In each issue Independent Nurse analyses an issue relevant to nurses in primary care, related to a clinical update, legal or workforce policy. This year has seen a real variety in the issues that have faced nurses in primary care including: another pay freeze; increased professional fees; and a re-evaluation of the roles nurses can play in alleviating the pressures on primary care and in some clinical areas.
1. The price of nursing – The NMC fee rise was without a doubt one of the most talked about decisions among primary care nurses this year. Despite heavy opposition from nurses and midwives, the NMC went ahead and raised its fees from £100 and £120. This sparked outrage among nurses who felt that the NMC had ignored their views and had made the decision that suited the organisation, despite having consulted on the issue. Jackie Smith, chief executive of the NMC, told Independent Nurse the reasoning behind the fee rise.
2. Working nurses facing hardship - The recession in the UK as well as a freeze on pay for public sector workers has left many nurses resorting to food banks to be able to feed themselves and their families. Charities and foundations for nurses have seen a significant increase in the number of nurses that have been seeking financial aid. This was given further weight when shadow health secretary Andy Burnham told Independent Nurse that he had heard of students nurses having to use food banks in Rochester.
3. Charging for GP consultations – At the RCN Congress this year, a nurse from London put forward the motion to charge for GP consultations as a way to increase money going into the NHS. The reaction was incredibly one-sided against the motion, with many speakers reiterating Nye Bevan's founding message of the NHS that the service should be free at the point of contact for anyone. Andy McGovern, the nurse who put the motion forward, told Independent Nurse that he didn't completely support charging for GP consultations but that the aim was to create conversation around how to increase funding for the NHS.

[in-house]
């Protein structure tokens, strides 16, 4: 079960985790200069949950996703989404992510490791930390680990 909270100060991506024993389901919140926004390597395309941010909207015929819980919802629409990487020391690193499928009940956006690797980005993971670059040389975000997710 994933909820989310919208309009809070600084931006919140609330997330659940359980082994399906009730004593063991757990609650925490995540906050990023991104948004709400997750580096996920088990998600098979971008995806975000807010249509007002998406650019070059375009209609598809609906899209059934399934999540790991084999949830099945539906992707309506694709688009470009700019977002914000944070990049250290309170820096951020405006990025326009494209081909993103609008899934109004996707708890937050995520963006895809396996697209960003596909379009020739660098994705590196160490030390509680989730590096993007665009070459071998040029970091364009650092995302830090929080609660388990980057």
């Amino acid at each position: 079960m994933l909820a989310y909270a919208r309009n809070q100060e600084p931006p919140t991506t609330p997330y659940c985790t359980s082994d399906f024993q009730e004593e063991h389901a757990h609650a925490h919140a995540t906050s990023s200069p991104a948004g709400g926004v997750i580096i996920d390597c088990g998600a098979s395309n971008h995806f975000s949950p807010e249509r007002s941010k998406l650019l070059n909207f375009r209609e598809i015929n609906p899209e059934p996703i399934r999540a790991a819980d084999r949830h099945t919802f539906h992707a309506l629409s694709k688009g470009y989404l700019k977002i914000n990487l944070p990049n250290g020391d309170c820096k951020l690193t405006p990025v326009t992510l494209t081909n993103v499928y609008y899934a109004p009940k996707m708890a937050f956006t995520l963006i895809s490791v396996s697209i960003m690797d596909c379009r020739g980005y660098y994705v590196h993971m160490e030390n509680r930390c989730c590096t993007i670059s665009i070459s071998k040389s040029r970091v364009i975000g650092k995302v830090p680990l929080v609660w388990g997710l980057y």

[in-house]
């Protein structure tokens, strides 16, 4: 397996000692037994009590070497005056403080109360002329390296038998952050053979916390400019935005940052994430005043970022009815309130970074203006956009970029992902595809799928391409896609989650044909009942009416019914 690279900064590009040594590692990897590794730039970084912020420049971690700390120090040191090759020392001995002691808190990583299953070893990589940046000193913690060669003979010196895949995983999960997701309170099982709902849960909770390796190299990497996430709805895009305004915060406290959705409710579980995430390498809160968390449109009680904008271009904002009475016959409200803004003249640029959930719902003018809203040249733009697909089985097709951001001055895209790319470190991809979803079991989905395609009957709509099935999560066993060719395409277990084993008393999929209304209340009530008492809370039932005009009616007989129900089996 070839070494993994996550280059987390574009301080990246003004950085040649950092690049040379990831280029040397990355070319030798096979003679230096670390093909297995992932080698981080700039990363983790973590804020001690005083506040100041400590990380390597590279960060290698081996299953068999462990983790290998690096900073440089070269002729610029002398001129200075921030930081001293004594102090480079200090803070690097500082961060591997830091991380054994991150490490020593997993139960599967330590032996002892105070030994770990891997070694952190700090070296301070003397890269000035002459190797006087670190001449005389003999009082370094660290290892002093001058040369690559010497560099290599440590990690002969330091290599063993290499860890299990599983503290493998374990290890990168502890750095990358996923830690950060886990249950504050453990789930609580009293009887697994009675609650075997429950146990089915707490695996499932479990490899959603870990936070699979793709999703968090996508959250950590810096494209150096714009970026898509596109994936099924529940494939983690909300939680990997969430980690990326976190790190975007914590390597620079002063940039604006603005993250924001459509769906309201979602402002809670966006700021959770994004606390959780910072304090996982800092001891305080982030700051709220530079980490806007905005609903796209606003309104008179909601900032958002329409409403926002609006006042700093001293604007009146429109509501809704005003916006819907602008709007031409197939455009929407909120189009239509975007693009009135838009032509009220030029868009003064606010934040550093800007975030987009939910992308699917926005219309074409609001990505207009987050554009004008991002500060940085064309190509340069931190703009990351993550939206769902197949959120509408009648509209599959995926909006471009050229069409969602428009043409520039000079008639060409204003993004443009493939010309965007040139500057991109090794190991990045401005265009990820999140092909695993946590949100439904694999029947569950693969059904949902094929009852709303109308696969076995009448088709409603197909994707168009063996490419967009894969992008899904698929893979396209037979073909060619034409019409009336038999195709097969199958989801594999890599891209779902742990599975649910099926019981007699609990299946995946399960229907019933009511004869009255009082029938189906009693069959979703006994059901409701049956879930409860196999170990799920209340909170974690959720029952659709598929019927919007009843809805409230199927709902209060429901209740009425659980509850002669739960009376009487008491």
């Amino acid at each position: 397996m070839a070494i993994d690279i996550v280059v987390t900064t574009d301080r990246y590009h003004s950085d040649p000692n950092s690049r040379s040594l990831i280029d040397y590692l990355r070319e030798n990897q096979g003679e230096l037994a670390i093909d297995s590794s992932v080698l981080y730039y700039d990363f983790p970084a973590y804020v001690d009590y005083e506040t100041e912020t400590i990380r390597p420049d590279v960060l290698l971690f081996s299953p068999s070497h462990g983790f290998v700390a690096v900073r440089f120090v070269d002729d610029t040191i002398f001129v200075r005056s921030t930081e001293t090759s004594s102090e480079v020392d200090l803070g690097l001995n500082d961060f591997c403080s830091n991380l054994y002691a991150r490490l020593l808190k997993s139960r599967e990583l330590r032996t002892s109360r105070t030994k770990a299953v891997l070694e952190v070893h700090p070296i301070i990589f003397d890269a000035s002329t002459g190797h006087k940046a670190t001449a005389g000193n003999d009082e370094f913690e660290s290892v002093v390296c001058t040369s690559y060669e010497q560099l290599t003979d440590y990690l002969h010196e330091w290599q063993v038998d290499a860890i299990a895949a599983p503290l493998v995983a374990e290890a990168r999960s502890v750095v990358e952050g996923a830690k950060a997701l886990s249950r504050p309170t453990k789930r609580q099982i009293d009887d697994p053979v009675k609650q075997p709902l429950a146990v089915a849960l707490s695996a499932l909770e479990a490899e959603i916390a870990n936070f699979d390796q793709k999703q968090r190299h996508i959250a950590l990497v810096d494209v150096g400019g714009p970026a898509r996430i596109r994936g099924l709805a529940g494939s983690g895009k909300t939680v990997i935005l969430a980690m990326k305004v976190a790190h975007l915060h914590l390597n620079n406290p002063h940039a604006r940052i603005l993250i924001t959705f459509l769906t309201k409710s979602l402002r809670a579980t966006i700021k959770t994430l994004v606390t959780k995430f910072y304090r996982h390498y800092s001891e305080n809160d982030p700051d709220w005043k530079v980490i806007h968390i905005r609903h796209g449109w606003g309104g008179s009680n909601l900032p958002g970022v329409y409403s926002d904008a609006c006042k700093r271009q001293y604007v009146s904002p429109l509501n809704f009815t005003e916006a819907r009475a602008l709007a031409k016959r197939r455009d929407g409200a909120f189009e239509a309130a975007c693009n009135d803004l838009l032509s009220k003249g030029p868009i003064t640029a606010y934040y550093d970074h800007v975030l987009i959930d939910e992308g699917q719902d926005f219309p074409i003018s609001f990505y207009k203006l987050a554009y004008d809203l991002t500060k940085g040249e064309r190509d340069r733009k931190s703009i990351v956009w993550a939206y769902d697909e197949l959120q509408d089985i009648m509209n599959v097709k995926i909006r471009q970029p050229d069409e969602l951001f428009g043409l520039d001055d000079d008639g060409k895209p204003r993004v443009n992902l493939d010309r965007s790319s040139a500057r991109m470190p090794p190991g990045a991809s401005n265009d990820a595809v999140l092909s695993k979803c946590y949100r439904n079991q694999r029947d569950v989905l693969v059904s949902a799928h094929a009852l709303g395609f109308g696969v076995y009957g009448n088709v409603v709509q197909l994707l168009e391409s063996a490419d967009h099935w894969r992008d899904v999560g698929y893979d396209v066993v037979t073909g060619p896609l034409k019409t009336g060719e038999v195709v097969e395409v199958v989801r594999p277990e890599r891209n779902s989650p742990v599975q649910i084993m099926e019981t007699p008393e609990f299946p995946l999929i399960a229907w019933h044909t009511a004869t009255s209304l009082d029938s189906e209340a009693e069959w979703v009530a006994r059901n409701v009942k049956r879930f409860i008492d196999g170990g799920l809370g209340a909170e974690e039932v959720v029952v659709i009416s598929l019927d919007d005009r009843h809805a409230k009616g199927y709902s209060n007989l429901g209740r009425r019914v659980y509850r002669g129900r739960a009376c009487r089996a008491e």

4. Trends in primary care prescribing – Increasing the prescribing powers of nurses has been identified as a way for primary care to cope with the huge increase in patient contacts. However, research from Kingston University found that the number of nurses actively prescribing had decreased in the last eight years. This was despite the fact that the number of nurses qualifying as prescribers has remained steady.
5. Children's mental healthcare forgotten – The statistics around children's mental health services are shocking. Experts have stated that three quarters of mental health problems manifest before a person is 21 and yet only six per cent of the NHS mental health budget (itself tiny) is allocated to children's mental health services. The government has created a taskforce to work towards improving theses services to treat mental health problems before they become too severe. The taskforce's report is due in Spring 2015.
To read more News Focuses from 2014 including the nurses role in comabtting FGM, how asthma inhalers in schools could save lives and how nurse-led practices could be the future of primary care, visit the News section.